A fascinating trip to Warsaw, my first, for EcoVadis, where I have been on the Scientific Committee for around a decade. And here’s a bit of the section of the new book I wrote after the trip:
“There is a crack, a crack in everything,” intoned the late, lamented Leonard Cohen, “That’s how the lightgets in.” In the same way, reality sometimes cracks open in front of our eyes—andwe get a glimpse, an X-ray vision, of the future. That happened to me early in December 2018 while I was sketching out the early chapters of [the book].
A dozen of us were sitting in the offices of Paris-based supply chain management firm EcoVadis on the twenty-sixth floor of Warsaw’s Spektrum Tower. Outside, and all around us, impenetrable rain clouds hung low across the city.
Ironically, we were discussing how to illuminate darker corners of the global supply chains that feed today’s globalized economies.
Winking through the murk below were the lights of construction cranes. They were hard at work erecting a new version of a city largely levelled by the Nazis in 1944—and then held in an iron grip for decades by victorious Soviet occupiers.
Indeed, when the cloud began to clear a little, we could increasingly make out the brutal shape of one of Europe’s ugliest skyscrapers. Originally known as the Joseph Stalin Palace of Culture and Science (or Pałac Kultury i Nauki imienia Józefa Stalina), it was stripped of every trace of the dictator during a later period of destalinization.
Originally, positioned as a gift to Poland from the Soviet people, the Babel-like structure has attracted many ungrateful nicknames over the years. Among the nicknames used by Varsovians, I learned, are Pekin (or “Beijing”, because of the building’s abbreviated name PKiN) and Pajac (meaning “clown”, a word that sounds close to Pałac).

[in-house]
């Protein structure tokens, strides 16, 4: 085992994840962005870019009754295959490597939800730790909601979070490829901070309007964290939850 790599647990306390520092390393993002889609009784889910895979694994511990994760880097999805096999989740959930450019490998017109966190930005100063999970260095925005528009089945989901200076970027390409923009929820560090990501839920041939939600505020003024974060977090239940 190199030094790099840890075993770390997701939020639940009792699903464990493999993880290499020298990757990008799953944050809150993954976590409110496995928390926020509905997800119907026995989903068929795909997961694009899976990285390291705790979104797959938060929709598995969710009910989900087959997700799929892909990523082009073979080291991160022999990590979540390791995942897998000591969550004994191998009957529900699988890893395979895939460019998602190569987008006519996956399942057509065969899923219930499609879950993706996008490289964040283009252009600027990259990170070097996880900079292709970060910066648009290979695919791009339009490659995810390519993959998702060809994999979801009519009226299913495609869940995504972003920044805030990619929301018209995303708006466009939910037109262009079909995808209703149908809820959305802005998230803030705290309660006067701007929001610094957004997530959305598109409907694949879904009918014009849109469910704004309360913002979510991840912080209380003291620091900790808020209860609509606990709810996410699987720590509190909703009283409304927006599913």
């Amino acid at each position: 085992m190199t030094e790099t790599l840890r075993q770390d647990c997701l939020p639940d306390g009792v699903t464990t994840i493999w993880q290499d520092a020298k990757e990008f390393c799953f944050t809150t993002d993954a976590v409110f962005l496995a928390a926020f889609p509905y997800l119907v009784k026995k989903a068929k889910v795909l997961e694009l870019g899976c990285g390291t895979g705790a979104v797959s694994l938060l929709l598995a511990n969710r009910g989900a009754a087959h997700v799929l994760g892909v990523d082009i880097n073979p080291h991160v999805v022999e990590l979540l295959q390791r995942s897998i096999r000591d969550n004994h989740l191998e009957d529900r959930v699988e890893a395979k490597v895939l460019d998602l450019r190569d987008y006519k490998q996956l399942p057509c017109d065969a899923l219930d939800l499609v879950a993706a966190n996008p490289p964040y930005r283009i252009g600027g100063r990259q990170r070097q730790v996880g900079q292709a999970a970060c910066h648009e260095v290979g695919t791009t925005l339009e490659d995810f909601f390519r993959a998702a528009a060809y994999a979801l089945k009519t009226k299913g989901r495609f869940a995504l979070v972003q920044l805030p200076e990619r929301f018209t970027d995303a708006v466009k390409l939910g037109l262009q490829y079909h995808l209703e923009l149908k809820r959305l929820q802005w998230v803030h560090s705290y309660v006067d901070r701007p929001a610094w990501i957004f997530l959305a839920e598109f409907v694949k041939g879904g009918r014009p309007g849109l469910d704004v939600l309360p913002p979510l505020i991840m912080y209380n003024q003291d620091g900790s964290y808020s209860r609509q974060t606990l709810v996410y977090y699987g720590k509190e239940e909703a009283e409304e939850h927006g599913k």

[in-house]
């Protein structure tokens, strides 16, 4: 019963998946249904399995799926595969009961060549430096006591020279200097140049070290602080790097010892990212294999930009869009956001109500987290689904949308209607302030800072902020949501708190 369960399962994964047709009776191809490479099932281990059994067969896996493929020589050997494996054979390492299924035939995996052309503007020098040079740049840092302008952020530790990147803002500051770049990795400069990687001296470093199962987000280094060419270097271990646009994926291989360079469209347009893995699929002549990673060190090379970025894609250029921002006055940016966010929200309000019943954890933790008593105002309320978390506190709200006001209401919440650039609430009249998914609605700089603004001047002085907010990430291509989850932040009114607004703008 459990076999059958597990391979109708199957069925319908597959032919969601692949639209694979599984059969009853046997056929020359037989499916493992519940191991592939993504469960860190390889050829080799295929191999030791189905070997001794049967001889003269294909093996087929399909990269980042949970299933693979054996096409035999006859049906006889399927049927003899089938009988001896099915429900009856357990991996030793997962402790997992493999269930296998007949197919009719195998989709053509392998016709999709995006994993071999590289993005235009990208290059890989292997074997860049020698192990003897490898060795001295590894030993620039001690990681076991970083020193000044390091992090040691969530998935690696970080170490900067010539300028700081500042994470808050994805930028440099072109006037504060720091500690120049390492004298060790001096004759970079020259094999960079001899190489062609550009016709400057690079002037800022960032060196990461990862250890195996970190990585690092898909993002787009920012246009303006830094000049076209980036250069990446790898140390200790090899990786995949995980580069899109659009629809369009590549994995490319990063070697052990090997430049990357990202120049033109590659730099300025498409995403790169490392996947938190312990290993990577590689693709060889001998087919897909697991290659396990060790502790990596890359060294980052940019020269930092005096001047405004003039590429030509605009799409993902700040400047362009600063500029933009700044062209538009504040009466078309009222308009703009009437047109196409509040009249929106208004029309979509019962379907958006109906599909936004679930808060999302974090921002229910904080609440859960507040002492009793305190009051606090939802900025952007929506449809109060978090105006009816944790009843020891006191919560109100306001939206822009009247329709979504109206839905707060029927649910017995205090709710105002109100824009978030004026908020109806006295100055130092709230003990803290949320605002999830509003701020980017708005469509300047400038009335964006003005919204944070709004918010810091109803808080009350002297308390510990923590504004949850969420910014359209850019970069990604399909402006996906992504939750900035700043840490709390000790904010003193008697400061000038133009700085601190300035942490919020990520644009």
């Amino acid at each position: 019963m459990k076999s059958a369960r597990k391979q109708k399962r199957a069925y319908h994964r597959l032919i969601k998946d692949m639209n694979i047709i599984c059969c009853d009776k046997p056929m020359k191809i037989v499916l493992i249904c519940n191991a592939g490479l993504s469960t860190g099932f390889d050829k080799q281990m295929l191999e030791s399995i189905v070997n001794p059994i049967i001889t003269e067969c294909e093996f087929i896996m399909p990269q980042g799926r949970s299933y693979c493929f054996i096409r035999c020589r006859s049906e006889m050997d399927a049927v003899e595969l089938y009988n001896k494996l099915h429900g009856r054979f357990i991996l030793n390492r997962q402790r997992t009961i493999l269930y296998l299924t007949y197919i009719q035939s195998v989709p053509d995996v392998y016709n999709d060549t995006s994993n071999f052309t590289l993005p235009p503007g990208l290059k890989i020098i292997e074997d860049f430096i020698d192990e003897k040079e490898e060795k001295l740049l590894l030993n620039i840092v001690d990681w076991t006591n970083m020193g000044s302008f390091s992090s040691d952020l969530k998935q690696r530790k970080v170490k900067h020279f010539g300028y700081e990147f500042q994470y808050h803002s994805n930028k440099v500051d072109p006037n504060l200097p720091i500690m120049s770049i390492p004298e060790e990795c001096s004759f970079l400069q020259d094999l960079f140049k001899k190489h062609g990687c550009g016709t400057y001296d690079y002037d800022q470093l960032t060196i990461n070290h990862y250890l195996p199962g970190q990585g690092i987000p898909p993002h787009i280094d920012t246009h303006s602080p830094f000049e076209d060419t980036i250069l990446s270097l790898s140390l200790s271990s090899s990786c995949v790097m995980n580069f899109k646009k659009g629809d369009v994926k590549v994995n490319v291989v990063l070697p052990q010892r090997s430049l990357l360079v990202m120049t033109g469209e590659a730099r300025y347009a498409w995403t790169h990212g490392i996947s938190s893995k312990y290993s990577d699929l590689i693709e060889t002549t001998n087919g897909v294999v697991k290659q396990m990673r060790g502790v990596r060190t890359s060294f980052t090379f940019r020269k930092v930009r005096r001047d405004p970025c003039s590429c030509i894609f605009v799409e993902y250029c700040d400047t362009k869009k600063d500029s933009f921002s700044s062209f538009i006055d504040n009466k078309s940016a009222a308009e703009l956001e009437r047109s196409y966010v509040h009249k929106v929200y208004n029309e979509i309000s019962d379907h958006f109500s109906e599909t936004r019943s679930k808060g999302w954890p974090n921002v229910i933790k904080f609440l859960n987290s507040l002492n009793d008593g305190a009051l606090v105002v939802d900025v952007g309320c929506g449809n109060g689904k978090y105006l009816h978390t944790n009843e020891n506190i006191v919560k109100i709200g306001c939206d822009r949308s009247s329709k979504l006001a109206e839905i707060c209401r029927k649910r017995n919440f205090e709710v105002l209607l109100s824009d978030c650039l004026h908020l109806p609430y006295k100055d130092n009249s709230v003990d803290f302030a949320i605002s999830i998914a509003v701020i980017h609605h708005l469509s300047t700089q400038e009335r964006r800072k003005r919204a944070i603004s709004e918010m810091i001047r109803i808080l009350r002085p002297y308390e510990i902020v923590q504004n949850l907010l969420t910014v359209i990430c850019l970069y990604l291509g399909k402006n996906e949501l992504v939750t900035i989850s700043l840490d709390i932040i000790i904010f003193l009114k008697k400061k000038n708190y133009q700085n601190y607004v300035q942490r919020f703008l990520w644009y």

Less common—but more memorable—nicknames include Stalin’s Syringe, the Elephant in Lacy Underwear, the Russian Wedding Cake, or even Chuj Stalina (Stalin’s Dick).
Like the thousands of laborers who toiled on the original Tower of Babel, those who worked on the Palace of Culture and Science could hardly have imagined today’s world. Yet when the Berlin Wall was breached in 1989, a previously unimaginable crack opened up in communist reality, with capitalism increasingly running rampant.
All around the Spektrum Tower we saw high-rise buildings emerging from the murk, many sporting the logos of international companies like EY, Marriott and Mercedes.
But current forms of capitalism are under existential pressure, too, from several directions. On the same day that we looked down on Warsaw, climate leaders from around the world were looking around the city of Katowice, the heart of Poland’s coal-producing region.
And, if media reports were to believed, many were wondering why their annual climate summit had been parachuted into Katowice, the dark heart of Poland’s fossil fuels economy.